UPDATE: A pair of ex-cons who led a six-town police chase from Paramus to Bogota that ended in gunfire were sentenced yesterday in Hackensack to prison terms in exchange for guilty pleas.
Getaway driver Franceso Piserchia got a plea-bargained 10-year sentence that will begin once he completes a five-year term that he’s currently serving for drug conspiracy, terroristic threats and eluding police in Bergen and Passaic counties. It expires in August 2015 if he isn’t granted parole before then.
“I didn’t take the best deal that was offered. I took it because I felt like it was fair,” Piserchia told the judge yesterday. “I knew I had to pay something for what I did, and I was willing to take my punishment for whatever I had to do.”
Meanwhile, Carlos Camacho, who ignited the chain of events when he broke into a Paramus house on Aug. 12, 2010, got three years. He could be released later this year, however.
Camacho is also due to be tried on armed robbery charges in Essex County, which were brought while he was out on bail for the Bergen County incident.
Piserchia — who led police on a high-speed chase from Paramus through Hackensack, Teaneck, and into Bogota, where he crashed into an embankment — told Presiding Superior Court Judge Liliana DeAvila-Silebi that he came from a world where “being tough, crazy and macho is a good thing.
“When this happened I was in a dark place, and I probably needed somebody to come help me,” he told the judge. “Even you said I didn’t have much control over myself when this case started.
“I think you see I’m different. This is not an act. I surrendered — to realize something is wrong. I think finally after all these years, I have finally started to mature emotionally. I don’t know if you see it, but I do.”
Defense attorney Michael DeBliss told CLIFFVIEW PILOT that he believes that Piserchia could be eligible for parole in as little as two years — and as many as 3½ — but that it’s “all based on conduct.”
“And because he is eligible for parole doesn’t mean he’ll be entitled to a parole hearing,” the lawyer added.
Assistant Bergen County Prosecutor Danielle Grootenboer convinced the judge to order that Piserchia begin serving his new sentence after the current one ends and not before.
“That type of mentality, that pattern of behavior, doesn’t go away overnight,” Grootenboer told DeAvila-Silebi. “That is who he is, that is who he always will be.
“I know there will come a day he’ll be released. I know there will be a woman who fancies him. And I will pray every day one of those women who fancies him doesn’t become one of my cases in Homicide.”
Piserchia admitted in court in December that he waited in the car while Camacho burglarized the Paramus house.
Although police were chasing him, he said, he wasn’t going to stop — adding that “maybe” he was under the influence of cocaine — and struck three other cars, injuring four people.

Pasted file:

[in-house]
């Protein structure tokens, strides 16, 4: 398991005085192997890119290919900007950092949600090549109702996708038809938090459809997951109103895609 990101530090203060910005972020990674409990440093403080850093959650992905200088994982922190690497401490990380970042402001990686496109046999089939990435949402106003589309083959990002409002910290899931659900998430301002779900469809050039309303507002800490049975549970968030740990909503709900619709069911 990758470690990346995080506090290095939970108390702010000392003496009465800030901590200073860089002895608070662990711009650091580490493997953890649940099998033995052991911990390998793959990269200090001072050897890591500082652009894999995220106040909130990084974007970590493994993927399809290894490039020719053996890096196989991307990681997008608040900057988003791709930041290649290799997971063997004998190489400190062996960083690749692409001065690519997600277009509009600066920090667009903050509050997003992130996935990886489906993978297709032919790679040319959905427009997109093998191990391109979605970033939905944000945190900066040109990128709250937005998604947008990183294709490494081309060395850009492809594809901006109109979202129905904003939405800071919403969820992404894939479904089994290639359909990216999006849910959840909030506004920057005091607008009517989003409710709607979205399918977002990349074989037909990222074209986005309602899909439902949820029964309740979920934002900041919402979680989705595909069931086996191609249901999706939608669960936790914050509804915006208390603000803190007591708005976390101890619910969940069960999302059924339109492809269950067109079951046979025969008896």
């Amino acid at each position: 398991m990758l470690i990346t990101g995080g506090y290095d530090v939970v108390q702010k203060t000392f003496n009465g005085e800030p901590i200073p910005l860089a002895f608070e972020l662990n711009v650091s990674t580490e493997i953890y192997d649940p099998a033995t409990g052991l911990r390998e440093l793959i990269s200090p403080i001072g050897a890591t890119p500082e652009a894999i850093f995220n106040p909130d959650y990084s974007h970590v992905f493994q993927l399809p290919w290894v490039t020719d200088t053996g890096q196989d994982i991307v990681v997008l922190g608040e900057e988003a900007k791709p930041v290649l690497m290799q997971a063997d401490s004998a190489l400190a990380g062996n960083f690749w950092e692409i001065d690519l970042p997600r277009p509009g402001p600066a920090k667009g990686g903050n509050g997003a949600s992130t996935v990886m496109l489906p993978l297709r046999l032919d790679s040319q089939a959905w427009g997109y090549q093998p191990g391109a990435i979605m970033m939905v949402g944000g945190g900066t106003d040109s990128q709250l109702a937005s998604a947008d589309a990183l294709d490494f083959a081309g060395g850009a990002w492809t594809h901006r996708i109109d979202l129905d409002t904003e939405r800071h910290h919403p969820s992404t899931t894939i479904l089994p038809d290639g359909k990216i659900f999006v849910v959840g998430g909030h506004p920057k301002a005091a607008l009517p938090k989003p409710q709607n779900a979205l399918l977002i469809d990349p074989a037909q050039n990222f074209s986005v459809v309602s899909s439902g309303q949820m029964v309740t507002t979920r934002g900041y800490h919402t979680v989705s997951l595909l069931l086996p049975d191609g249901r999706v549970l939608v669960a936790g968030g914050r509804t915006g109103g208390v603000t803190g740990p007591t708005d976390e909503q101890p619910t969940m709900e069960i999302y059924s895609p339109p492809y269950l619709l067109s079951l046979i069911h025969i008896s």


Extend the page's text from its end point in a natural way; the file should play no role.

Tied in with the case were Piserchia’s guilty pleas to assaulting his girlfriend.
“She was my fiance,” he told the judge in December. “We were on the eve of being married, and I found out she was sleeping with one of my friends. After 17 years in prison, I don’t handle things very well. I put a belt to her throat and choked her.”
The chase that followed the burglary led to a shooting in which no one was struck and the acquittal of two Bergen County Police Department officers who were tried on charges of covering it up.
It began when a Forest Avenue resident returned home that afternoon and found a black SUV parked in her driveway with Piserchia behind the wheel. Suddenly, Camacho emerged from her house and got in.
The woman called Paramus police, who immediately responded and broadcast a description of the vehicle with a partial license plate. An hour later, a Paramus officer began chasing the SUV, broadcasting its location over the State Police Emergency Network (SPEN).
BCPD Officer Saheed Baksh joined the chase headed east on Route 4. Heavy traffic, combined with rain and the SUV’s “high speed and erratic driving conditions,” quickly made him the lead pursuer as the getaway vehicle exited off the highway into Teaneck.
In Bogota, the SUV was struck by a truck driven by a civilian. The SUV spun and collided with Baksh’s patrol car before continuing down Chestnut Avenue toward West Shore Avenue, authorities said.
At the bottom of the hill, where Chestnut intersects with West Shore, Piserchia turned left and pulled the SUV onto a grassy berm near some woods.
“Baksh continued straight and then onto the berm,” Bergen County Prosecutor John L. Molinelli later said.
Both men then bailed out and ran toward the woods, he said.
Baksh got out of his car, as well, pulled his Glock service weapon and fired two shots, the prosecutor said.
BCPD Officer Jeffrey Roberts, who also heard the SPEN transmission and joined the pursuit, was directly behind Baksh as he drove down Chestnut Avenue, Molinelli wrote in court papers. He quickly joined the chase, along with other officers who were converging on the area.
Piserchia and Camacho were quickly caught. They complained of “medical issues” and were taken to Hackensack University Medical Center.
Prosecutors later brought a case against the two county officers. In what was considered an unusual move, Molinelli himself testified during their trial.
Both returned to duty after their acquittals and their department handled the matter administratively.
STORY / PHOTOS: CLIFFVIEW PILOT Courthouse Reporter Mary K. Miraglia
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